Information Technology Services
Information Technology Services

How to Recognize a Good Certificate (or a Bad Certificate)

Certificates come from multiple vendors and they will look different depending on the browsers and Operating System you are using.  However, here are a few tips for recognizing a good certificate versus a bad certificate.

Bad Certificate

Note:  an unsigned certificate is not necessarily a bad thing.  Often before a service goes into full production it will have an unsigned certificate. 

Certificates are generally purchased by sites that will require you to log in.  Whenever you are presented with a certificate it is "proof" that the site you are connecting to is a trusted site.  Unfortunately too many users just click the continue button when presented a certificate without stopping to think about what they are accepting.  The image below shows a bad certificate.

  • Note that even though the certificated indicates that it comes from Apple Inc., the message indicates that the digital signature could not be verified (and in this case did not come from Apple).
  • Self-signed indicates that it was produced by person who put the site up, no 3rd party (Signing Authority) has verified the site to be valid and safe.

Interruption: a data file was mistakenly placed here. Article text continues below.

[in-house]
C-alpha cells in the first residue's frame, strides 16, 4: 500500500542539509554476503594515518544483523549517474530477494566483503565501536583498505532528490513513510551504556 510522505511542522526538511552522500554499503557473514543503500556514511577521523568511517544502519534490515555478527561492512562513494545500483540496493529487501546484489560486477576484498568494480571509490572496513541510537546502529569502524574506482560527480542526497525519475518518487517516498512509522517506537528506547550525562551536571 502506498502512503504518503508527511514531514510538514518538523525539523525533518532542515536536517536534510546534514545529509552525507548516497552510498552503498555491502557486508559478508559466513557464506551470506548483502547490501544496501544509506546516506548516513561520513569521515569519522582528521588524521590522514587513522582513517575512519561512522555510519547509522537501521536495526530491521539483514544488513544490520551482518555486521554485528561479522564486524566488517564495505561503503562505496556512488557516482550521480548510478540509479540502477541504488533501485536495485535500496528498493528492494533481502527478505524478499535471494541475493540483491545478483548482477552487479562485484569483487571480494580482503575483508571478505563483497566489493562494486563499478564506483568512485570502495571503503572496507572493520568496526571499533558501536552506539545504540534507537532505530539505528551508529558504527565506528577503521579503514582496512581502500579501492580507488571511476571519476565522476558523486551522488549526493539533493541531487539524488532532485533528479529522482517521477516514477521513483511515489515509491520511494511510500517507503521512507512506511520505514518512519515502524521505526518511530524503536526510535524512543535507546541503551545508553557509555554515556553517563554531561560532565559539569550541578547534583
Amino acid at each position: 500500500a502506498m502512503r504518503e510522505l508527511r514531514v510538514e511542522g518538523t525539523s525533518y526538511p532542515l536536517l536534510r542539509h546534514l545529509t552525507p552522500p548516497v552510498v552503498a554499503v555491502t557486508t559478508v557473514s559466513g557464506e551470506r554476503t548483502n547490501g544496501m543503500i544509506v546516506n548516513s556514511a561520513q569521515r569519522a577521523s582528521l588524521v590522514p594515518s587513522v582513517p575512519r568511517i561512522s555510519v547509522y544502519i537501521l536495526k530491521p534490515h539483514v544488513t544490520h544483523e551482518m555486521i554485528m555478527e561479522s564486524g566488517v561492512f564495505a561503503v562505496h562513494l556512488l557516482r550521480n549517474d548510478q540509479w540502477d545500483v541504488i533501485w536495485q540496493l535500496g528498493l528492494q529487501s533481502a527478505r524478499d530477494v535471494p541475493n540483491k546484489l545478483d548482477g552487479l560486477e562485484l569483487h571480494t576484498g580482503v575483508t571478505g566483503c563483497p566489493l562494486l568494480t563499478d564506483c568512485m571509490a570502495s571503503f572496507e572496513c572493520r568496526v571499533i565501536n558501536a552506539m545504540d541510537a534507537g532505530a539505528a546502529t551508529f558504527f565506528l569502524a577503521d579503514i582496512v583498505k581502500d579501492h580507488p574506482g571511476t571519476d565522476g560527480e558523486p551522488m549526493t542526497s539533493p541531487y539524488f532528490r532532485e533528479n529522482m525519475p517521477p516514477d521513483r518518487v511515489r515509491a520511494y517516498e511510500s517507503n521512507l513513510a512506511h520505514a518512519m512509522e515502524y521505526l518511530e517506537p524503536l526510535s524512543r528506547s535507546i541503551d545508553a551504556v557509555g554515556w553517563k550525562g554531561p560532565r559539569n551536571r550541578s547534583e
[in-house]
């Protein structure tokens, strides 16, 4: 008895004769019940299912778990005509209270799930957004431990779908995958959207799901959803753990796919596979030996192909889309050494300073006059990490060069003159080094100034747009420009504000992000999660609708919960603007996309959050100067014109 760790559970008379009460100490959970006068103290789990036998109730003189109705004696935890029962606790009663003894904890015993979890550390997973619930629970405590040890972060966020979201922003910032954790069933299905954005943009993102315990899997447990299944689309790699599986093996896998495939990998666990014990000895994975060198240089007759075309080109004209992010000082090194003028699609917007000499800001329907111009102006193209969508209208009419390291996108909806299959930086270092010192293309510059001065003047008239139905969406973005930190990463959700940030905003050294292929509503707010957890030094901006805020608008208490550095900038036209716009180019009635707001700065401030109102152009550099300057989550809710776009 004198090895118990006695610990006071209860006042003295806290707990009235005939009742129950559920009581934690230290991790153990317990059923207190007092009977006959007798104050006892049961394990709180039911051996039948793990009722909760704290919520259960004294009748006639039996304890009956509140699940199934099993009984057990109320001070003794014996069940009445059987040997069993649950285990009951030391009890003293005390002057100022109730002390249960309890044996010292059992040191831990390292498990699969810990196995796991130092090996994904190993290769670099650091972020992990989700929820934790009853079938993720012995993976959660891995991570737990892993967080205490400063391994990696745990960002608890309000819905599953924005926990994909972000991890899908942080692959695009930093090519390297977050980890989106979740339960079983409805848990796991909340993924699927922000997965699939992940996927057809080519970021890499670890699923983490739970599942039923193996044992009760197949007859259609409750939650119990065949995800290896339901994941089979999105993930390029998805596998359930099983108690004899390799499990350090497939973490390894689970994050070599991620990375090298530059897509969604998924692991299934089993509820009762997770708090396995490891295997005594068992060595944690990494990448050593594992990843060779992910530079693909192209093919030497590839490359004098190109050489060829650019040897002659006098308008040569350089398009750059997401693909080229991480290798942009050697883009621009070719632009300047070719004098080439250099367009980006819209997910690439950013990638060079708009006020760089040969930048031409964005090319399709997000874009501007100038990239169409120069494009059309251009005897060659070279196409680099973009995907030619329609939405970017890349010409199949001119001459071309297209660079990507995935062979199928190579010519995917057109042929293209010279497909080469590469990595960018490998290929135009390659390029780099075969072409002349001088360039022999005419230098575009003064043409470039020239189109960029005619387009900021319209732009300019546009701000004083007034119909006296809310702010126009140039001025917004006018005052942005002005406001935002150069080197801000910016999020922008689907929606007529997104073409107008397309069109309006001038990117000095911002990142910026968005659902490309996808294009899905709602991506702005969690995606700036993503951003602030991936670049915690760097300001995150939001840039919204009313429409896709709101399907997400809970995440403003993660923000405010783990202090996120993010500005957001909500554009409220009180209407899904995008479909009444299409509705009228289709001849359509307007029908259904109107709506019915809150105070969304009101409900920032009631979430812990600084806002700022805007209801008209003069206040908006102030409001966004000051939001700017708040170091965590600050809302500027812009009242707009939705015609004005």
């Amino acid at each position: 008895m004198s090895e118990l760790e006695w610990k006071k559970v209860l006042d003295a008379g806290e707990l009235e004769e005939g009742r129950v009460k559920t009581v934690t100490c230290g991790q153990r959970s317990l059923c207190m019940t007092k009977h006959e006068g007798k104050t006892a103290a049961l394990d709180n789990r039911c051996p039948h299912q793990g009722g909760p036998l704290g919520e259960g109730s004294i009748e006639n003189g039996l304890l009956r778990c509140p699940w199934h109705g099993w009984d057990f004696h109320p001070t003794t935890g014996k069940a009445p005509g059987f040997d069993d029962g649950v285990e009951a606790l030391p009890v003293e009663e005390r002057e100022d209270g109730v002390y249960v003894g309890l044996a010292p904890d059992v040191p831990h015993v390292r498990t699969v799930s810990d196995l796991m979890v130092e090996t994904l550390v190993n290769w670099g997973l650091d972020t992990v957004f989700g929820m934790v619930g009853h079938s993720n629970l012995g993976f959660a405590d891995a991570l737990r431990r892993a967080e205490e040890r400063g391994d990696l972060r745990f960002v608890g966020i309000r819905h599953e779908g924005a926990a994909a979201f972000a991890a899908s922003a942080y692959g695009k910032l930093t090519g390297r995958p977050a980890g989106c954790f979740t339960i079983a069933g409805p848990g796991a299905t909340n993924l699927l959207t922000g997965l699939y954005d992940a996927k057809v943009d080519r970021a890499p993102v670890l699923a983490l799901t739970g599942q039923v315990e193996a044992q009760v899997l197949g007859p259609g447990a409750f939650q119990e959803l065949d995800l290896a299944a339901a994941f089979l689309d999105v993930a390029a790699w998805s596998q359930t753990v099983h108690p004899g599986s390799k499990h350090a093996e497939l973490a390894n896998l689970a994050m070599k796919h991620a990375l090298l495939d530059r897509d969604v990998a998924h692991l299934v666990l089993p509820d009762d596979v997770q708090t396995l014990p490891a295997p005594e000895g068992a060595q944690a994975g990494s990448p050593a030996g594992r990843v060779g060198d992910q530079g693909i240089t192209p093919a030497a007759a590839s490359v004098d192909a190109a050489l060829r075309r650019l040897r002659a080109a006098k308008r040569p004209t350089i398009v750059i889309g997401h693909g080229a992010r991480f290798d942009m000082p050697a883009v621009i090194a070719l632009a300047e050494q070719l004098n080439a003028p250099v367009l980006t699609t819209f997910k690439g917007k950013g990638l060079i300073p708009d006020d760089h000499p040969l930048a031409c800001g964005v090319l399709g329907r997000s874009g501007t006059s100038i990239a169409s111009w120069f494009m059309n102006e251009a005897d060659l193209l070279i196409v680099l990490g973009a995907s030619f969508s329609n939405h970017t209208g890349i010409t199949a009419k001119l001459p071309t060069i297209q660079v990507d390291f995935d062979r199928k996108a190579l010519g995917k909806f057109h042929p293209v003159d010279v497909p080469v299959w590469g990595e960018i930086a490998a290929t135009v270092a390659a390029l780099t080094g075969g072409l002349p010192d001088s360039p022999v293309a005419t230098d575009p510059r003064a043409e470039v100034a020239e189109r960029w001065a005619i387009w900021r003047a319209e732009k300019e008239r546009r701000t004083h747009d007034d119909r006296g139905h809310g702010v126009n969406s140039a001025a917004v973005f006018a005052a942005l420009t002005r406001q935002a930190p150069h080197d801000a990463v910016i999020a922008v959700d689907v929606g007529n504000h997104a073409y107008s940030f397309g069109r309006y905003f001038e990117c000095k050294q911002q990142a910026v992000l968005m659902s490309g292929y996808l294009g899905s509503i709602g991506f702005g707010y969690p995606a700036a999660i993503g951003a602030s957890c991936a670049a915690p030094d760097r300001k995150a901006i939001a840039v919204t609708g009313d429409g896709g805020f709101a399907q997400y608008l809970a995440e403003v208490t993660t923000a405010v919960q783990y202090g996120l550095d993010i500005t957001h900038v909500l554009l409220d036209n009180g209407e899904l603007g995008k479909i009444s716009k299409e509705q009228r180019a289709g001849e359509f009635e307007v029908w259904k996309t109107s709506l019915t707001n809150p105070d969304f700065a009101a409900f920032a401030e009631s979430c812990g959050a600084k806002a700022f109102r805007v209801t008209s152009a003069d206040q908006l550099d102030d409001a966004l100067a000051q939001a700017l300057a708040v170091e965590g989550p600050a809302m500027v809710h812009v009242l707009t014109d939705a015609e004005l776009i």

• Note the drop down menus for Trust and Details.  You should examine these to get more information about the certificate.
  • If you receive a certificate like this Do not click the Continue button.  Contact the IT Support Centre 613 533-6666 and ask for assistance. They will help you determine if the certificate/site is safe.

self-signed certificate warning screenshot

A Good Certificate

A good certificate  will display if Certification Authority is not known. Most valid certificates are automatically accepted and are only shown if you request it.

  • In the body of the certificate it will show Issued by:   and the name of the company that issued the certificate, the class, and the expiry date
  • In the address bar you may see the name of the company that purchased the certificate.  This is an additional cost and not all certificates have this extra information.
  • Details - it is always a good idea to check the details for the certificate.
  • Only when you are sure the certificate is trustworthy click the OK button to accept the certificate.

 certificate details in Safari

 Another Good Certificate - this one from Firefox

Qshare certificate info in a firefox proerties window

Sometimes a self-signed or expired certificate is ok.  The example below show an unsigned certificate for  This is the ID manager at Queen's, used only by ITServices, external certificate verification is not essential.

 Firefox certificate error page

This is the same self-signed certificate displayed in Safari

  • Safari states that it cannot verify the identity of the site
  • Click the Show Certificate button to see more details
  • if you are not sure that the site is safe, click Cancel
  • Contact the IT Support Centre for help in determining if the site is safe to continue to.

screenshot of the safari certificate window